This semester I have had the amazing opportunity to work at the U.S. Department of Justice - Office of Tribal Justice (OTJ) in Washington, D.C. OTJ is the primary point of contact between the Department of Justice and all of the 566 federally recognized American Indian tribes. OTJ maintains liaison with those tribes while promoting the internal uniformity of the Department on policies and litigating positions on matters relating to Indian Country.
Since my background and legal education has focused on American Indian law and policy development, OTJ was a natural fit for my goals and interests. And, the opportunity to receive full-time credit for such an amazing experience is precisely why I chose the University of Oklahoma College of Law over others.
The bulk of my efforts this spring have focused on a case recently granted certiorari before the United States Supreme Court. It has been simply amazing to watch the process work from the "inside" of the federal machine. It's even more significant that a party to the case is the American Indian nation of which I am citizen myself. The gravity of every task related to the case intensifies when I realize the implications it has for Indian Country, the U.S. federal government and all of the respective state regimes.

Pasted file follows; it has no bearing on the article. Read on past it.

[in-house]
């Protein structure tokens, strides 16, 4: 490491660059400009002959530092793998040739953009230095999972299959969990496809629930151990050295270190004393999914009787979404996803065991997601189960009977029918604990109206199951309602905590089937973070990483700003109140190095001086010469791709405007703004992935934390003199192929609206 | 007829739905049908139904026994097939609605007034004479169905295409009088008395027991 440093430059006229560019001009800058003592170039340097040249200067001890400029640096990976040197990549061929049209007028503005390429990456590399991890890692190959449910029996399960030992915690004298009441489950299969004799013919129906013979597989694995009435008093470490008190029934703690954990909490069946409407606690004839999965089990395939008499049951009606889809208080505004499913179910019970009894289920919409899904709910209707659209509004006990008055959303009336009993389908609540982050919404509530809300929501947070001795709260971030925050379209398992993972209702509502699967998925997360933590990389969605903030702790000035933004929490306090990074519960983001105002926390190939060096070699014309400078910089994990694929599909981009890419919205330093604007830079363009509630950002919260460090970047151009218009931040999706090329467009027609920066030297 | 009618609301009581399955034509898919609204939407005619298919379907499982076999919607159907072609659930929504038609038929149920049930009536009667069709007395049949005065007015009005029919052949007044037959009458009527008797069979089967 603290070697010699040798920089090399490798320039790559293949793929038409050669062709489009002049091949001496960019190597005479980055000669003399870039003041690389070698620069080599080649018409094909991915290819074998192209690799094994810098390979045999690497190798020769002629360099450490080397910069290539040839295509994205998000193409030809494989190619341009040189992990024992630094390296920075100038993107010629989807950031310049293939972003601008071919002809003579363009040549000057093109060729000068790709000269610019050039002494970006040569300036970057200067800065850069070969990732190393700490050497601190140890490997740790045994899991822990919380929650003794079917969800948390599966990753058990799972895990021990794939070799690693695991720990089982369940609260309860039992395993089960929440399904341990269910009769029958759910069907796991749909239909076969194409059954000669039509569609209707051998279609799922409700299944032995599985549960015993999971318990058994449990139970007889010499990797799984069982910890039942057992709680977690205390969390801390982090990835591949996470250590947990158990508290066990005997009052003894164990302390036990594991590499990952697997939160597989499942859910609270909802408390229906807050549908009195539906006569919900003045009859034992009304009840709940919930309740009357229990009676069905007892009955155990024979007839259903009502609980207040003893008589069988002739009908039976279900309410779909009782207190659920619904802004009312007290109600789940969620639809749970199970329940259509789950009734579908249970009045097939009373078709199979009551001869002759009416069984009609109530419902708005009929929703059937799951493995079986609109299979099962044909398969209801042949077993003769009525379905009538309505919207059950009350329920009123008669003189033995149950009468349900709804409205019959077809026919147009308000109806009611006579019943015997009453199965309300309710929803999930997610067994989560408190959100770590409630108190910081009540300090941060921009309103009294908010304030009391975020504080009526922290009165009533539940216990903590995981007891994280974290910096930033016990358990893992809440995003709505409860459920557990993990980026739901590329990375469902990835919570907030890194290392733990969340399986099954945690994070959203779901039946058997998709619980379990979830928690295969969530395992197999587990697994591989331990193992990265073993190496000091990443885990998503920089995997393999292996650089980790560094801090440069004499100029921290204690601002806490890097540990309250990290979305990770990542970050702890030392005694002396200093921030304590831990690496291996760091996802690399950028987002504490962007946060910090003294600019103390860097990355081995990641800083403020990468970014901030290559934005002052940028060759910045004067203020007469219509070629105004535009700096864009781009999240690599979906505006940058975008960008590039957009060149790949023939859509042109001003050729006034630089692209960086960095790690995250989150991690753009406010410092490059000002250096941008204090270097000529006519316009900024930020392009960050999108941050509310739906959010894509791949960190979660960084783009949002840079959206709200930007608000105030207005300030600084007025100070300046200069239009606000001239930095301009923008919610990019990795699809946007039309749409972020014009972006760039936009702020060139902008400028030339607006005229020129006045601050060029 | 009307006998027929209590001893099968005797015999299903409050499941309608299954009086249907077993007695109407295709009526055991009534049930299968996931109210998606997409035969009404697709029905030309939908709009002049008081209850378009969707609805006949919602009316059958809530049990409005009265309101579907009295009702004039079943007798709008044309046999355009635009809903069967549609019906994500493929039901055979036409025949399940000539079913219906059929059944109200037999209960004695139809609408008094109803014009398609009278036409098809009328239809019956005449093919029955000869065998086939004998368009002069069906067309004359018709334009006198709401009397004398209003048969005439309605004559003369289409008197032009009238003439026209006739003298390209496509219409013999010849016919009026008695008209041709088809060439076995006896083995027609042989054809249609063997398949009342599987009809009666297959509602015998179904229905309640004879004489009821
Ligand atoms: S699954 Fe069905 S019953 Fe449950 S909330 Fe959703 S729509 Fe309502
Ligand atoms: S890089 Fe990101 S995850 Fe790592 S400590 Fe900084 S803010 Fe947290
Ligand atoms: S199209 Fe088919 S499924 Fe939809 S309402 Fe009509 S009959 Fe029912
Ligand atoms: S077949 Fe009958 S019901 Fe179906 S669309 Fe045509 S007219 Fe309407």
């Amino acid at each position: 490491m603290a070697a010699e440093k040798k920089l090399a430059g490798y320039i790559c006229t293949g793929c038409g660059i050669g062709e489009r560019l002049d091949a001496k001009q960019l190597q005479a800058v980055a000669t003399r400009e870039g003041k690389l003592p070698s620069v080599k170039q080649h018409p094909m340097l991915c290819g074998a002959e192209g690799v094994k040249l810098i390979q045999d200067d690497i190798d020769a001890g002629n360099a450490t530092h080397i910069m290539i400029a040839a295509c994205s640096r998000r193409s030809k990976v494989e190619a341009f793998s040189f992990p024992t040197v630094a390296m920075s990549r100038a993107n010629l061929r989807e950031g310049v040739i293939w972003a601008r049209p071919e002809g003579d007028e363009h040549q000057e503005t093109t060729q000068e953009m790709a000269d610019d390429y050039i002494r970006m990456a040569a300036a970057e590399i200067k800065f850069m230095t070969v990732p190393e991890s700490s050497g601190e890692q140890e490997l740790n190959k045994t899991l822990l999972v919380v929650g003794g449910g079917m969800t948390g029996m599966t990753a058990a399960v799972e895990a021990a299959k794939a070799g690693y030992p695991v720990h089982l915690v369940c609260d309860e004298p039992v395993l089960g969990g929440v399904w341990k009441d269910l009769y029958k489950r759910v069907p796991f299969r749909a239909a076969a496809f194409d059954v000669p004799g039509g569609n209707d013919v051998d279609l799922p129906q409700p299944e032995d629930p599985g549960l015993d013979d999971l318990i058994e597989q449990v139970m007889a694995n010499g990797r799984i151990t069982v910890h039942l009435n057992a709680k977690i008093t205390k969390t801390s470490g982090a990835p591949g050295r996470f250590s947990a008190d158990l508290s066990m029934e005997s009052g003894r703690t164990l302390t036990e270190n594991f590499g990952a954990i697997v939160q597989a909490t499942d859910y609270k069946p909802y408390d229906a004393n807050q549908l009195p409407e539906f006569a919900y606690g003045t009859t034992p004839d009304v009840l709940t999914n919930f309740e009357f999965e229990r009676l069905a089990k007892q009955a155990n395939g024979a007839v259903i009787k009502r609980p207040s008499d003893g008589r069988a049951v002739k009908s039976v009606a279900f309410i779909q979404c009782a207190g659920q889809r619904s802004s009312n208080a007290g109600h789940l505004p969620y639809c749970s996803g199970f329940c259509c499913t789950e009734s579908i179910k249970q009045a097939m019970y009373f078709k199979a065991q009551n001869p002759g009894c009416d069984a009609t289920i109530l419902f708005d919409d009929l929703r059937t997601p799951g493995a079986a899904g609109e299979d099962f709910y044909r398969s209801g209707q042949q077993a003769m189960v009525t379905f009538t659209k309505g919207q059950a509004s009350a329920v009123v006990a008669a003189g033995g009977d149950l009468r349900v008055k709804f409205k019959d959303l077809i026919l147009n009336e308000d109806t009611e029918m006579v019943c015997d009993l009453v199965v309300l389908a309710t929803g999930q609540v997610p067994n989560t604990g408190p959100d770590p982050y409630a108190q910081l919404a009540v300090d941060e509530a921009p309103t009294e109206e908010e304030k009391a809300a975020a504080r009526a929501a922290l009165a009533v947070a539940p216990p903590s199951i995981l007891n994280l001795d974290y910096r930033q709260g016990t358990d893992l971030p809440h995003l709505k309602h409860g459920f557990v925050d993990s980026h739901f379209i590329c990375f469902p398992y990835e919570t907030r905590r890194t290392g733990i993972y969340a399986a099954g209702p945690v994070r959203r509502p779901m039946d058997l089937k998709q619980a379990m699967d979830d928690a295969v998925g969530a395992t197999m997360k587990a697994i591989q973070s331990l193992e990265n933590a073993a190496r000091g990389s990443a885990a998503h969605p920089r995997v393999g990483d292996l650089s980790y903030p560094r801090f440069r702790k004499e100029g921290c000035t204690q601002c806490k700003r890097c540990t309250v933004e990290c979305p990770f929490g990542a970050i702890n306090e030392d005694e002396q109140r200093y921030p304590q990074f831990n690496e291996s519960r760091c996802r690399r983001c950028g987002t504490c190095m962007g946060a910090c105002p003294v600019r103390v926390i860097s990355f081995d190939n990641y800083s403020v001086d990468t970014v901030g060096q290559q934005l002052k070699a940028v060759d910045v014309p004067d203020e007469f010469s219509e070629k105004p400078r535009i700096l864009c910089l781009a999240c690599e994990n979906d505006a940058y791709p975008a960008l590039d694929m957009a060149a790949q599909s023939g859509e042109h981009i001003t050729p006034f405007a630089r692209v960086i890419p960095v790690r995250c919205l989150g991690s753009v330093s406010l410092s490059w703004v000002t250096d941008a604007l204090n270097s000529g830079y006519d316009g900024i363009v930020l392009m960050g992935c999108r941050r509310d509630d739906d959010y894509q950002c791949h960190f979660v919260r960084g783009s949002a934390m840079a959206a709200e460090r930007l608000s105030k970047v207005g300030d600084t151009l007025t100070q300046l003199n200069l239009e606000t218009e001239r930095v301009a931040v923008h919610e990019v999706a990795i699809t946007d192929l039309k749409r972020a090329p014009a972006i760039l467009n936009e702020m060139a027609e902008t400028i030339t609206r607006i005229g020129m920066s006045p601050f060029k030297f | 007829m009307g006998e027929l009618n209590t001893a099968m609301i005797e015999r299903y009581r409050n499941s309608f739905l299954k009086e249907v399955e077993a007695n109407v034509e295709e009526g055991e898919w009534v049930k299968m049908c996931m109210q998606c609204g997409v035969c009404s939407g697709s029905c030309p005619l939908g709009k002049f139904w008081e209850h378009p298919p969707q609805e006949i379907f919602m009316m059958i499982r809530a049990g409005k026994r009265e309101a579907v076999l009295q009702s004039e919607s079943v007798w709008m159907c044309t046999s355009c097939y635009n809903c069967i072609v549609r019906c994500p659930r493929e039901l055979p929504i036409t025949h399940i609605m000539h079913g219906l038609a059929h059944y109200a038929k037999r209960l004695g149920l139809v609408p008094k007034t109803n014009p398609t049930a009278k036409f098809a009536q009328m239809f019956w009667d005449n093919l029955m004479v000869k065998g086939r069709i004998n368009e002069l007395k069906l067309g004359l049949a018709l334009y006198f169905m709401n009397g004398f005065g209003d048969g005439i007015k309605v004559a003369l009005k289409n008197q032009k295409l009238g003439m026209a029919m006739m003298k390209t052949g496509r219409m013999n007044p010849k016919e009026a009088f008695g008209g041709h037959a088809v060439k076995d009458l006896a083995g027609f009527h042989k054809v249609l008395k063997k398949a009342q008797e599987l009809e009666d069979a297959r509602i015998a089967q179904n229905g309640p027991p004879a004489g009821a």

My time here has been a moving and substantial factor in my personal and professional development in the legal profession.
My externship at OTJ has left nothing to be desired and is an exemplary reason why I will be proud to call myself a "Sooner Lawyer."
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